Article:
Why are African Americans so underrepresented when it comes to interest in nature, outdoor recreation, and environmentalism? In this thought-provoking study, Carolyn Finney looks beyond the discourse of the environmental justice movement to examine how the natural environment has been understood, commodified, and represented by both white and black Americans. Bridging the fields of environmental history, cultural studies, critical race studies, and geography, Finney argues that the legacies of slavery, Jim Crow, and racial violence have shaped cultural understandings of the "great outdoors" and determined who should and can have access to natural spaces. Drawing on a variety of sources from film, literature, and popular culture, and analyzing different historical moments, including the establishment of the Wilderness Act in 1964 and the aftermath of Hurricane Katrina, Finney reveals the perceived and real ways in which nature and the environment are racialized in America. Looking toward the future, she also highlights the work of African Americans who are opening doors to greater participation in environmental and conservation concerns.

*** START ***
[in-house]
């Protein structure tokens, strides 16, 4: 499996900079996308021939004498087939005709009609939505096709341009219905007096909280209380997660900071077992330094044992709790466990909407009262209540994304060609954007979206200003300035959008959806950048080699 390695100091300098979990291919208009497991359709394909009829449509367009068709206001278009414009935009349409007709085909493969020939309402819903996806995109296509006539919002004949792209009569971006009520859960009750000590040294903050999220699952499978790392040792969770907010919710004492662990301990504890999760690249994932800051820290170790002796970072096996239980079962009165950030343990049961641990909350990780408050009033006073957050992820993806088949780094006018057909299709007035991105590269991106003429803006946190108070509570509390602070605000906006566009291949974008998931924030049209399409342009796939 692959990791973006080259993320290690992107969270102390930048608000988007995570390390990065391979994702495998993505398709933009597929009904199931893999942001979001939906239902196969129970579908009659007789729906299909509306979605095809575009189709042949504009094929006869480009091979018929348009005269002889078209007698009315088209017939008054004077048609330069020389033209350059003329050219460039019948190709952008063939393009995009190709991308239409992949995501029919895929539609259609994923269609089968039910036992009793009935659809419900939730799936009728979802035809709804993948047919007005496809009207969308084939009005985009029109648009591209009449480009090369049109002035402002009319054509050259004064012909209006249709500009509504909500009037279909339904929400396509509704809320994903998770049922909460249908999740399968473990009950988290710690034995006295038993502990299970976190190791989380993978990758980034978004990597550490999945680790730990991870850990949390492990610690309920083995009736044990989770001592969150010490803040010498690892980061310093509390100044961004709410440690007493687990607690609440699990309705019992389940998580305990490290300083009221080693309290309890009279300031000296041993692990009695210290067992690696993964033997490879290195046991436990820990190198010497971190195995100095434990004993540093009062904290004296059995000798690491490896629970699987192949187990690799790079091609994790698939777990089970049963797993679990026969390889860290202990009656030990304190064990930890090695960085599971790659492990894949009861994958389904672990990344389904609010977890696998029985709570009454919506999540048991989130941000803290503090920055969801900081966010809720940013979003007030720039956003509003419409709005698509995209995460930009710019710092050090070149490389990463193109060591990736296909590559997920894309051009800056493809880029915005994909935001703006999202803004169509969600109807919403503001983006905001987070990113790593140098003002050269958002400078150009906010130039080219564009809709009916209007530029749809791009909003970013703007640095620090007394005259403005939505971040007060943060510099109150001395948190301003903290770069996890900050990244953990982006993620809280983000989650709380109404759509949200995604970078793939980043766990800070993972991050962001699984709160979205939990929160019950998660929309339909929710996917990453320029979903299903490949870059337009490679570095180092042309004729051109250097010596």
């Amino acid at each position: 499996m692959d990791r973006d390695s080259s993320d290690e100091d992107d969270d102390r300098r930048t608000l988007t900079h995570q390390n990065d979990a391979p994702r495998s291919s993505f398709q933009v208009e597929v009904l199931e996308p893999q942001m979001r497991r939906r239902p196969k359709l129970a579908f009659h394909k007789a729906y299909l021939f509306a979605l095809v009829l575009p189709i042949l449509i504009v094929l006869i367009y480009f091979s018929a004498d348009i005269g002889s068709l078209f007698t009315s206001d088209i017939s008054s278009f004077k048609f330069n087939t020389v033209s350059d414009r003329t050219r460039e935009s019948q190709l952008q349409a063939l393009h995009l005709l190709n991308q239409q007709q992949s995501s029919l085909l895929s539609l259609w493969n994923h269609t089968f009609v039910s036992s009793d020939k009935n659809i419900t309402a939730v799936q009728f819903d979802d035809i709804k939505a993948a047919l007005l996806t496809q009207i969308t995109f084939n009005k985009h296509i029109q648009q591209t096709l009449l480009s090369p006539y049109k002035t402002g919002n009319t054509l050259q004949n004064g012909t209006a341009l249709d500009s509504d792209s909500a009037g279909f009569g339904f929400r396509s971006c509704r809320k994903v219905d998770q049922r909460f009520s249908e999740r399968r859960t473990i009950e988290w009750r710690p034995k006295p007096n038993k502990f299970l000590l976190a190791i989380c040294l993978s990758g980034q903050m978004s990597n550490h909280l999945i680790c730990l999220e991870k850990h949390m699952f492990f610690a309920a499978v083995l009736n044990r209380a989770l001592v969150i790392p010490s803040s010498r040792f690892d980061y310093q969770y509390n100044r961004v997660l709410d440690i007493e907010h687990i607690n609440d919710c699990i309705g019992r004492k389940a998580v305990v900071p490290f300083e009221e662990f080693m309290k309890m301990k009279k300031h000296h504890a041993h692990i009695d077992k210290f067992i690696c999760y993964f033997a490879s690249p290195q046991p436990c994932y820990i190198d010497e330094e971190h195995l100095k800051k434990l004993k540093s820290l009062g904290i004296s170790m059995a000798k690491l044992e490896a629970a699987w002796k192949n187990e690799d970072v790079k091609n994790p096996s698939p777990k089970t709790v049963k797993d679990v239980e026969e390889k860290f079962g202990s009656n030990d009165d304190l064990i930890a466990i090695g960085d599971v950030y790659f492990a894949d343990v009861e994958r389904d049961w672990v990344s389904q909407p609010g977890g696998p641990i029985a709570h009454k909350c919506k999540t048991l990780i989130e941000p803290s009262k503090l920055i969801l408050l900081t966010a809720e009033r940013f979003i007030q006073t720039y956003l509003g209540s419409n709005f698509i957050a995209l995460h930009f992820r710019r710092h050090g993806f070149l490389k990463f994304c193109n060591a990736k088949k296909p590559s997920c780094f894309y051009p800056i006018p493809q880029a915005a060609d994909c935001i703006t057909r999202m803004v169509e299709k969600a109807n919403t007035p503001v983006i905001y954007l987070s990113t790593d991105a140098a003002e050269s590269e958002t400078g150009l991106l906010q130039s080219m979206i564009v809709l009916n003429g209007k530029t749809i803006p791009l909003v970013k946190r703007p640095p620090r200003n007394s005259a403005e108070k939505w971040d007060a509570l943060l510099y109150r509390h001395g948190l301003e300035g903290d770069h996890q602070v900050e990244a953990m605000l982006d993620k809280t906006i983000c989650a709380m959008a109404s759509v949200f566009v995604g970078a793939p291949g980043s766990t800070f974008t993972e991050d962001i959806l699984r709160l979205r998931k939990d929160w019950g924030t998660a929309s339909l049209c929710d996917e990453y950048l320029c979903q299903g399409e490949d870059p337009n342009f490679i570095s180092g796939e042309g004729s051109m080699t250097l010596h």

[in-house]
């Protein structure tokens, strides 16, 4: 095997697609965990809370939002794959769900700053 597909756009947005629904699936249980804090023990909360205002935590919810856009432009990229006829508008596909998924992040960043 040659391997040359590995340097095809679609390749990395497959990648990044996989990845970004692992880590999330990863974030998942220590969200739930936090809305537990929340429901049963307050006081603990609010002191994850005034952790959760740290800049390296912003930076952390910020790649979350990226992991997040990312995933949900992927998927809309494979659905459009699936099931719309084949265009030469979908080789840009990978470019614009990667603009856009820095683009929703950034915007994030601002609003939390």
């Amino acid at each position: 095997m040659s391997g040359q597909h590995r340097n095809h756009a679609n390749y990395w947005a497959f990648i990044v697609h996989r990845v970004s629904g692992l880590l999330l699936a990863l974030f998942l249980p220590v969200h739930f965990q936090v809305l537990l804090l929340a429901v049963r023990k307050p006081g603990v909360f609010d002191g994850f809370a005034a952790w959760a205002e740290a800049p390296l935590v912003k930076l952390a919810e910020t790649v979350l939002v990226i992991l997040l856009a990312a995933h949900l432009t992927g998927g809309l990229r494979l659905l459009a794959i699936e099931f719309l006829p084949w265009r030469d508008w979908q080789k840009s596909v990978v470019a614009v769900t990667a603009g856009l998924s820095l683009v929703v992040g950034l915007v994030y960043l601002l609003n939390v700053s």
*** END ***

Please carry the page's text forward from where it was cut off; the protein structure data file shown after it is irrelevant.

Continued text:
Author: James Edward Mills
Publisher: Mountaineers Books
Release Date: 2014-09-24
Genre: Sports & Recreation